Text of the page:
In his bid to become the Republican candidate for president in 2012, Texas Governor Rick Perry recently won the endorsement of Sheriff Joe Arpaio of Maricopa County, Arizona.
“I have been watching Governor Perry and Texas closely and know his border surge operations with state, local and federal law enforcement officials have helped him shut down the illegal trafficking of weapons, drugs and people,” Arpaio said in a prepared statement. “I’m endorsing Rick Perry because we need a tough-on-crime president who will champion and fund full-time border security operations from Brownsville to San Diego.”
The endorsement may boost Perry’s efforts to present himself as a hard-liner on immigration reform, given that Arpaio is known for his tough stance on the issue. However, the association with Arpaio could also spark controversy, because the sheriff has undertaken enforcement actions, such as making detained immigrants live in tents, which Think Progress called “degrading and illegal.”
After announcing his support, Arpaio joined Perry in New Hampshire, where the governor gave a speech declaring he would swiftly deport every illegal immigrant caught in the United States if elected president.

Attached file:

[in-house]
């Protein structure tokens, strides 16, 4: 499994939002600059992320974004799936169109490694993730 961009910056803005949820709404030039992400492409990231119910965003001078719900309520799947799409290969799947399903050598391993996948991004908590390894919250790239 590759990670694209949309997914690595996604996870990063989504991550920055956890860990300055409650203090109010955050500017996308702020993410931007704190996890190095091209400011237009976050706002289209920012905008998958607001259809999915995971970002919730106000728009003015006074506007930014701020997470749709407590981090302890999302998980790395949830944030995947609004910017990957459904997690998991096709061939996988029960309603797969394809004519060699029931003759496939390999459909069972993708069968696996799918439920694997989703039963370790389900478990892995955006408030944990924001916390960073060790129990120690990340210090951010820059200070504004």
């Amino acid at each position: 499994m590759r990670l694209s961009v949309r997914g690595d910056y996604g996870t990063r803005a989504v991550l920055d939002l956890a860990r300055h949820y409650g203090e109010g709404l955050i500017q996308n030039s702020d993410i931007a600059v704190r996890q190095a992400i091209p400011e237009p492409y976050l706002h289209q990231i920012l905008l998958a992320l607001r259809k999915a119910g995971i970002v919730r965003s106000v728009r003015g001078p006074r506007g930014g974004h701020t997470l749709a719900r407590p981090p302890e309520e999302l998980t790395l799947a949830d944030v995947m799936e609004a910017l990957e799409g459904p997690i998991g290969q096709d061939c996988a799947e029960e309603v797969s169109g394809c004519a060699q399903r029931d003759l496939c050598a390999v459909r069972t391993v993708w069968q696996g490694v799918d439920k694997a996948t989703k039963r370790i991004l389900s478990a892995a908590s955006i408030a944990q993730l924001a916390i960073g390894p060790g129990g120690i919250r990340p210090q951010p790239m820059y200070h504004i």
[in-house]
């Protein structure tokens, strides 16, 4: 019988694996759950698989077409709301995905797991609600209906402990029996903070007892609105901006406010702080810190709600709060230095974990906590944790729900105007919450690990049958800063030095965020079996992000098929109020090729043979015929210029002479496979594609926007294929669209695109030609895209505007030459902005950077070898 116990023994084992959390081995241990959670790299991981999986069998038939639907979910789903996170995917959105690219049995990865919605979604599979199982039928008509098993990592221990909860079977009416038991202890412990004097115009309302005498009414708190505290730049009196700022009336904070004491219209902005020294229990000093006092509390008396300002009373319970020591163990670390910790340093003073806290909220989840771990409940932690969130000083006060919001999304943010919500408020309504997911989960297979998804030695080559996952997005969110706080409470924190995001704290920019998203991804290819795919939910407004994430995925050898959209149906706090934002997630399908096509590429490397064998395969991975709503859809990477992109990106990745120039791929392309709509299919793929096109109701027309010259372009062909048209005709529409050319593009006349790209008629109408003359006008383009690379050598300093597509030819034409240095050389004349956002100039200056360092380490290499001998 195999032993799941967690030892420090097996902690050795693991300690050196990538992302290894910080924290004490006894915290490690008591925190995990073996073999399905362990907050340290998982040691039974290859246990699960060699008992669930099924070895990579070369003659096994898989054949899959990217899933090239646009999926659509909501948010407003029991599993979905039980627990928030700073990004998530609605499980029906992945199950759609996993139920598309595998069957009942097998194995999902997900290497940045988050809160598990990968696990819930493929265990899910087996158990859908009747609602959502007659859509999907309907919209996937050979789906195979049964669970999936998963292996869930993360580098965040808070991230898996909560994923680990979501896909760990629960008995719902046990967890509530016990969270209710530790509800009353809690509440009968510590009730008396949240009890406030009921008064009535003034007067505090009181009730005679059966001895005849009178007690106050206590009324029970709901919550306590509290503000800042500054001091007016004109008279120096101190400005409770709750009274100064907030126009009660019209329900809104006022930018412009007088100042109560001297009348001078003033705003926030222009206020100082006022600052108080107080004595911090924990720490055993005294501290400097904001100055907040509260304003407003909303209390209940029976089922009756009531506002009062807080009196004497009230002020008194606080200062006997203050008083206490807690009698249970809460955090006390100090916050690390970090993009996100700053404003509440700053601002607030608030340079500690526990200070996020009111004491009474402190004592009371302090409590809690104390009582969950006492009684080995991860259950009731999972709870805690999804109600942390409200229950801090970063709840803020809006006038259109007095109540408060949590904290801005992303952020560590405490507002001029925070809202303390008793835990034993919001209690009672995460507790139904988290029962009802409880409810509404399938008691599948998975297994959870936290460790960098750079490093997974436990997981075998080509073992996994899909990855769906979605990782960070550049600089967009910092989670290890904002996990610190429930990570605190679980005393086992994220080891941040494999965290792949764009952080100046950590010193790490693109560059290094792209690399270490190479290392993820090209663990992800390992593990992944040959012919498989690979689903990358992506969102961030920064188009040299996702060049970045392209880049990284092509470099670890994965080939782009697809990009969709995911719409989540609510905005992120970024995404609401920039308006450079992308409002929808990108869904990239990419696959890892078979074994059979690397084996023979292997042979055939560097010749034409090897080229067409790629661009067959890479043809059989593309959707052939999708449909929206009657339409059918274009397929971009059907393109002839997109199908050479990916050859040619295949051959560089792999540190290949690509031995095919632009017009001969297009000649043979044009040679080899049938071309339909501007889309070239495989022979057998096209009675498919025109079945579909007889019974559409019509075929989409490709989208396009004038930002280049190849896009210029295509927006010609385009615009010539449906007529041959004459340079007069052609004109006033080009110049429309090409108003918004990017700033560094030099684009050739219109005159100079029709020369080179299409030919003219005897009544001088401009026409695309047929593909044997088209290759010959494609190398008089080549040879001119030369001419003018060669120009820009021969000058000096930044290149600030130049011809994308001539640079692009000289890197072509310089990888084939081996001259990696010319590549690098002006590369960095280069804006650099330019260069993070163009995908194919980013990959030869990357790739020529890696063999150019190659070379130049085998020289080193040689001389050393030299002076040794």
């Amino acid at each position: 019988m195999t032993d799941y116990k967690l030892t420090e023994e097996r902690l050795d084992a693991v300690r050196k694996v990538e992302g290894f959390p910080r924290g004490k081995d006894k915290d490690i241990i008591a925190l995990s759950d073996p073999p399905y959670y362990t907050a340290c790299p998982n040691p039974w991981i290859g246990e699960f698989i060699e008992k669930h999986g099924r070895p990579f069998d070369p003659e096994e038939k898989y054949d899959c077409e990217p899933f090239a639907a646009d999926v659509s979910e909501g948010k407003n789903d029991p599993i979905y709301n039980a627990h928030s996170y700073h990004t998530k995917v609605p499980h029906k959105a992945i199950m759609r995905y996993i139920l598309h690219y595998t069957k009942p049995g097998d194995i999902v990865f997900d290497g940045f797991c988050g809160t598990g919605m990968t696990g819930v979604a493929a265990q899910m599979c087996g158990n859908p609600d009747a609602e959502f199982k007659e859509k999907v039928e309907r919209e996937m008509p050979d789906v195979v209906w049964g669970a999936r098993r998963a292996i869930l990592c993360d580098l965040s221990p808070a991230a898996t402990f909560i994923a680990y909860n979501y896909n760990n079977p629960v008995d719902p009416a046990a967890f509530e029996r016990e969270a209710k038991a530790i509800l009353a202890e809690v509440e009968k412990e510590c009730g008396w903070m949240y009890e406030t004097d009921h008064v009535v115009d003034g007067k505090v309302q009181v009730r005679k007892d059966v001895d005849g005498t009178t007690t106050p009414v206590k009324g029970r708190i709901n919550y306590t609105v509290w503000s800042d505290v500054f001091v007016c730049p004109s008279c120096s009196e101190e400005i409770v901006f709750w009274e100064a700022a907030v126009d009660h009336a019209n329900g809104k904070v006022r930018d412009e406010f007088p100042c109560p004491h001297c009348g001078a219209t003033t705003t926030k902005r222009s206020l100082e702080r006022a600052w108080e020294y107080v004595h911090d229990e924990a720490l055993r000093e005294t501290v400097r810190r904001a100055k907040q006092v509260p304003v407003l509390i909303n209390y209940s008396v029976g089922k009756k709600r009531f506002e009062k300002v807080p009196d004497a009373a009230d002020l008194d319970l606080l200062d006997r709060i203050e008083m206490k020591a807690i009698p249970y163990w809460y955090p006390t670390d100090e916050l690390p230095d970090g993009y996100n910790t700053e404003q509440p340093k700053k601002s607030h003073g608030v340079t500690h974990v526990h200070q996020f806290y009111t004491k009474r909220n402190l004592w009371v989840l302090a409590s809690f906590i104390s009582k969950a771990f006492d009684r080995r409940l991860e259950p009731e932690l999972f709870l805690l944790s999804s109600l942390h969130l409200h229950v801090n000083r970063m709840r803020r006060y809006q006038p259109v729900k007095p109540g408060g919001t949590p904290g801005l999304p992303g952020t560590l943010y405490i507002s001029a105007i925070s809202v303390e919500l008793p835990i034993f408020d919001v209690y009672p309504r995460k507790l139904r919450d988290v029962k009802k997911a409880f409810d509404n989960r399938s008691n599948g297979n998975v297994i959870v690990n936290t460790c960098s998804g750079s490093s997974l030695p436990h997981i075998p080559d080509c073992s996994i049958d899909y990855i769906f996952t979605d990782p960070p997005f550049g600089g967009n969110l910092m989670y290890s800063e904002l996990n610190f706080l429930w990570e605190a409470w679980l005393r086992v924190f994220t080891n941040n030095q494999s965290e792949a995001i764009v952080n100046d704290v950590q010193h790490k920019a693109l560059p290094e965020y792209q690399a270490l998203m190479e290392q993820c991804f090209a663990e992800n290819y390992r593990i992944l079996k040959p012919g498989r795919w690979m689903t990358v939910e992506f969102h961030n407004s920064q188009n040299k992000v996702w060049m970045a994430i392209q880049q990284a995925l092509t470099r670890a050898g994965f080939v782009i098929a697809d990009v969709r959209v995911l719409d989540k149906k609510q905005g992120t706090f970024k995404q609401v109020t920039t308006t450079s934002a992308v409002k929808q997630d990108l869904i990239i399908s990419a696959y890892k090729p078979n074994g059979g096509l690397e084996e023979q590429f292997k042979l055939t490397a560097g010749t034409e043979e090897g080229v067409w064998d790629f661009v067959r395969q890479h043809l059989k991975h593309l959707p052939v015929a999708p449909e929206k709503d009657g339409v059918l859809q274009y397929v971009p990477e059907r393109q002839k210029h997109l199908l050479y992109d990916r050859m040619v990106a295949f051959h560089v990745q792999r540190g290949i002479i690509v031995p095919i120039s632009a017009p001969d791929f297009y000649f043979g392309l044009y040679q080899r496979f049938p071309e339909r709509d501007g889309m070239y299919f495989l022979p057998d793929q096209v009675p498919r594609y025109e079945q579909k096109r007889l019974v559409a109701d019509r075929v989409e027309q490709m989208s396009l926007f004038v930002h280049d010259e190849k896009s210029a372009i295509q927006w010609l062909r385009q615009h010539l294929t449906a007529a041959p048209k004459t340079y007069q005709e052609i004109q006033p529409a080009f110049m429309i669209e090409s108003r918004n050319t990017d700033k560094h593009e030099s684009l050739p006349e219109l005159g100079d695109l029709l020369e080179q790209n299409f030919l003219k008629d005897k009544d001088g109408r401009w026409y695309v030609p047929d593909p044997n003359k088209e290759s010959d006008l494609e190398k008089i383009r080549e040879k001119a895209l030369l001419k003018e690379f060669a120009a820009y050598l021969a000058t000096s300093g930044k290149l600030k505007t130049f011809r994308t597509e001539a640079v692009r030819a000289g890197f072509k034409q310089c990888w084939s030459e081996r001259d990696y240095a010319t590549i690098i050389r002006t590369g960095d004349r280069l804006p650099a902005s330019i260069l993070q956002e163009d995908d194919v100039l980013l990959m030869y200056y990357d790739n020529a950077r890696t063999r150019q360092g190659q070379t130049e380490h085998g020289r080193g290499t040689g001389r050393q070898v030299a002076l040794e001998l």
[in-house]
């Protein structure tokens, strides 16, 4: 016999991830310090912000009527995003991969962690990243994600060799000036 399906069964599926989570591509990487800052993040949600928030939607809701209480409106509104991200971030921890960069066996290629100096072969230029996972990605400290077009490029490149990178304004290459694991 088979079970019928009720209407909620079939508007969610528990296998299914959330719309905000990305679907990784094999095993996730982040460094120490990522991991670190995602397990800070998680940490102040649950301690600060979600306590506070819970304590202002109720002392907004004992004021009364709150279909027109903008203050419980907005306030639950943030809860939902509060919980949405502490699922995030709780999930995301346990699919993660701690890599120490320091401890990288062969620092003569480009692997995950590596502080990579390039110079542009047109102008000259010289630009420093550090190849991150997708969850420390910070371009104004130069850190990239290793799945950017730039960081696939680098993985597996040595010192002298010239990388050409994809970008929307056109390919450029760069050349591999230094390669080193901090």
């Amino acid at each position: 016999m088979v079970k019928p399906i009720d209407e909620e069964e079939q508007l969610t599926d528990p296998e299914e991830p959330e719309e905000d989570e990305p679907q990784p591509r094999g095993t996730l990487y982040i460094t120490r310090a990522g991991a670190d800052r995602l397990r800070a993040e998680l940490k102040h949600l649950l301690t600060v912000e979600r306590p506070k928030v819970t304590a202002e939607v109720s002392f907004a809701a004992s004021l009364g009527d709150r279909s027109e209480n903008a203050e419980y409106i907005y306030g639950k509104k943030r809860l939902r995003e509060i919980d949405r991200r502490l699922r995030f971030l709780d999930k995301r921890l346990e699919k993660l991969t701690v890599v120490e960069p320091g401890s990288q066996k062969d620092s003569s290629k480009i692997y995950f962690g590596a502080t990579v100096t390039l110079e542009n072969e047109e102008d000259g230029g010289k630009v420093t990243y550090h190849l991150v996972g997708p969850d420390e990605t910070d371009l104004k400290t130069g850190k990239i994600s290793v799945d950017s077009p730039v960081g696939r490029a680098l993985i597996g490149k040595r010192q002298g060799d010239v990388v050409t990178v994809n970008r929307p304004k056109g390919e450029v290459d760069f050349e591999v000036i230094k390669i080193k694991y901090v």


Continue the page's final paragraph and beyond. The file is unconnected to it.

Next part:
“My policy will be to detain and deport every illegal alien who is apprehended in this country,” Perry said. “And we’ll do it with an expedited hearing process so that millions of illegal aliens are not released into the general population with some hearing date down the road.”
According to Think Progress, there are more than 11 million undocumented immigrants in the United States, and the cost to deport every one of them would run to more than $2.6 trillion.
Pointing to a Texas policy allowing certain undocumented college students to pay in-state tuition, Perry’s rivals for the GOP nomination have criticized him for being too soft on illegal immigration. Cal Jillson, a political scientist at Southern Methodist University, told the El Paso Times that even if Arpaio’s endorsement helps revive Perry’s primary campaign, it could hurt him among immigrant voters if he becomes the general election candidate.